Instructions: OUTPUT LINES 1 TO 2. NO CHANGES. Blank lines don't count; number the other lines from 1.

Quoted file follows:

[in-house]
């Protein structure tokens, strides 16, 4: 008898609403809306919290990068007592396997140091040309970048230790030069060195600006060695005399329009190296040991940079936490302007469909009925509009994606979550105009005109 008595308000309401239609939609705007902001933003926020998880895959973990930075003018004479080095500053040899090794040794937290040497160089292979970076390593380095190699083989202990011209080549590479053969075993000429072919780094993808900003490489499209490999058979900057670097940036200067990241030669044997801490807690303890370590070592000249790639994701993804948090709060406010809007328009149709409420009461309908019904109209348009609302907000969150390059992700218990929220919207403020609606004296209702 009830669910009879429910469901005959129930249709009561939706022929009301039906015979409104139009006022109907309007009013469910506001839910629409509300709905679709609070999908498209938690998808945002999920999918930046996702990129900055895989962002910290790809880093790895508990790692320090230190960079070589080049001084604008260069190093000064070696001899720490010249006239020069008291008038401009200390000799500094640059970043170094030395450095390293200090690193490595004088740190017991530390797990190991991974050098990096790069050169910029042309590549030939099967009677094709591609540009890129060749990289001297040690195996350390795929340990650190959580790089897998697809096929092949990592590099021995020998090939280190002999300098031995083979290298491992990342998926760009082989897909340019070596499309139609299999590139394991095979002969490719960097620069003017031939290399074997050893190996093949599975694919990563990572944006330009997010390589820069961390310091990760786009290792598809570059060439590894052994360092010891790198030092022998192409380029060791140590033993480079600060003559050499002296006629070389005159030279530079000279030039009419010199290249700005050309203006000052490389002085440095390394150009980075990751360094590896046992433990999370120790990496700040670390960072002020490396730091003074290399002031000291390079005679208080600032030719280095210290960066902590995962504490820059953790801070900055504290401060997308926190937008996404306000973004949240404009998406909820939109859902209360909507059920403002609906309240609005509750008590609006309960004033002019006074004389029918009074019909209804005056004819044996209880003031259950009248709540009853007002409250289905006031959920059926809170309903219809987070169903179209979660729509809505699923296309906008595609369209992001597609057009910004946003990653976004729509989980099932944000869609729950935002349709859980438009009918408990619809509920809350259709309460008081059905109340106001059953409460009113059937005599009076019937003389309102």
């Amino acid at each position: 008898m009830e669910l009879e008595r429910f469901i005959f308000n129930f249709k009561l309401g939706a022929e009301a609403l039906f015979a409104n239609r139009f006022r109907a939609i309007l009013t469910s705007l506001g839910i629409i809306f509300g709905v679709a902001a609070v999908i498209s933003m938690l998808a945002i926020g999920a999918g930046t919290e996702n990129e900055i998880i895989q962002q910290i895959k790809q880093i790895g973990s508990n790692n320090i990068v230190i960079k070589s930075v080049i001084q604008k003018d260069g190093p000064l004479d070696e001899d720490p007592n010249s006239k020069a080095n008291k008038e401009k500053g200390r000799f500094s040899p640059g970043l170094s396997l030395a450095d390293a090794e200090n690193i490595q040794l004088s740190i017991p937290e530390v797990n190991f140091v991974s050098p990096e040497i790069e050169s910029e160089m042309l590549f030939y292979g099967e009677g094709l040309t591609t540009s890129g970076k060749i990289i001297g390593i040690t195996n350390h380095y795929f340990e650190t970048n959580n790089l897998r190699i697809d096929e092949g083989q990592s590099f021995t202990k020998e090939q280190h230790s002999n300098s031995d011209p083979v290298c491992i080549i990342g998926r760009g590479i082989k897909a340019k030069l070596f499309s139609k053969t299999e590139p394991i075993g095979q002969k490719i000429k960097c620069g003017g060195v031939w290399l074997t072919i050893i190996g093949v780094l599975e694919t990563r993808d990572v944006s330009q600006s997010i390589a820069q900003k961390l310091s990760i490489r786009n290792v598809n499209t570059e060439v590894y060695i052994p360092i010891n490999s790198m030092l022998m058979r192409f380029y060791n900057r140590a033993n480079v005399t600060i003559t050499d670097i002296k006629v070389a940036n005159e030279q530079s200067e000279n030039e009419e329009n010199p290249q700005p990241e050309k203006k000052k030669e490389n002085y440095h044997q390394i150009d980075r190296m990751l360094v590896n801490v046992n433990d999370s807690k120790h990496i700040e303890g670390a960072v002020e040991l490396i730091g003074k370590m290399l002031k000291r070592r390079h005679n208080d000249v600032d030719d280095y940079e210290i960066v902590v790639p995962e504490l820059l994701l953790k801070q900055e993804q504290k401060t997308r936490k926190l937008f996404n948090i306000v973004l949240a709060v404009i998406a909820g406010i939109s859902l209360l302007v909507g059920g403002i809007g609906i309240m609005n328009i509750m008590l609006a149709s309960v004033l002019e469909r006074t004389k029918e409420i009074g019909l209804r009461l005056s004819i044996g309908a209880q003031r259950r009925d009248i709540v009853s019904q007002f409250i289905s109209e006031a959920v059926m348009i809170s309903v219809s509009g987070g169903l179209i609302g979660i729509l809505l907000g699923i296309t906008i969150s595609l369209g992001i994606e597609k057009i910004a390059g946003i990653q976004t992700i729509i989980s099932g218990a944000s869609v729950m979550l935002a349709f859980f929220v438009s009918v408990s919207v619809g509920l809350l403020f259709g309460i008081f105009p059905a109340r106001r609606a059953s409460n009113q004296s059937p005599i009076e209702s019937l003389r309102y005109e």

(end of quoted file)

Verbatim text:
[in-house]
């Protein structure tokens, strides 16, 4: 008898609403809306919290990068007592396997140091040309970048230790030069060195600006060695005399329009190296040991940079936490302007469909009925509009994606979550105009005109 008595308000309401239609939609705007902001933003926020998880895959973990930075003018004479080095500053040899090794040794937290040497160089292979970076390593380095190699083989202990011209080549590479053969075993000429072919780094993808900003490489499209490999058979900057670097940036200067990241030669044997801490807690303890370590070592000249790639994701993804948090709060406010809007328009149709409420009461309908019904109209348009609302907000969150390059992700218990929220919207403020609606004296209702 009830669910009879429910469901005959129930249709009561939706022929009301039906015979409104139009006022109907309007009013469910506001839910629409509300709905679709609070999908498209938690998808945002999920999918930046996702990129900055895989962002910290790809880093790895508990790692320090230190960079070589080049001084604008260069190093000064070696001899720490010249006239020069008291008038401009200390000799500094640059970043170094030395450095390293200090690193490595004088740190017991530390797990190991991974050098990096790069050169910029042309590549030939099967009677094709591609540009890129060749990289001297040690195996350390795929340990650190959580790089897998697809096929092949990592590099021995020998090939280190002999300098031995083979290298491992990342998926760009082989897909340019070596499309139609299999590139394991095979002969490719960097620069003017031939290399074997050893190996093949599975694919990563990572944006330009997010390589820069961390310091990760786009290792598809570059060439590894052994360092010891790198030092022998192409380029060791140590033993480079600060003559050499002296006629070389005159030279530079000279030039009419010199290249700005050309203006000052490389002085440095390394150009980075990751360094590896046992433990999370120790990496700040670390960072002020490396730091003074290399002031000291390079005679208080600032030719280095210290960066902590995962504490820059953790801070900055504290401060997308926190937008996404306000973004949240404009998406909820939109859902209360909507059920403002609906309240609005509750008590609006309960004033002019006074004389029918009074019909209804005056004819044996209880003031259950009248709540009853007002409250289905006031959920059926809170309903219809987070169903179209979660729509809505699923296309906008595609369209992001597609057009910004946003990653976004729509989980099932944000869609729950935002349709859980438009009918408990619809509920809350259709309460008081059905109340106001059953409460009113059937005599009076019937003389309102």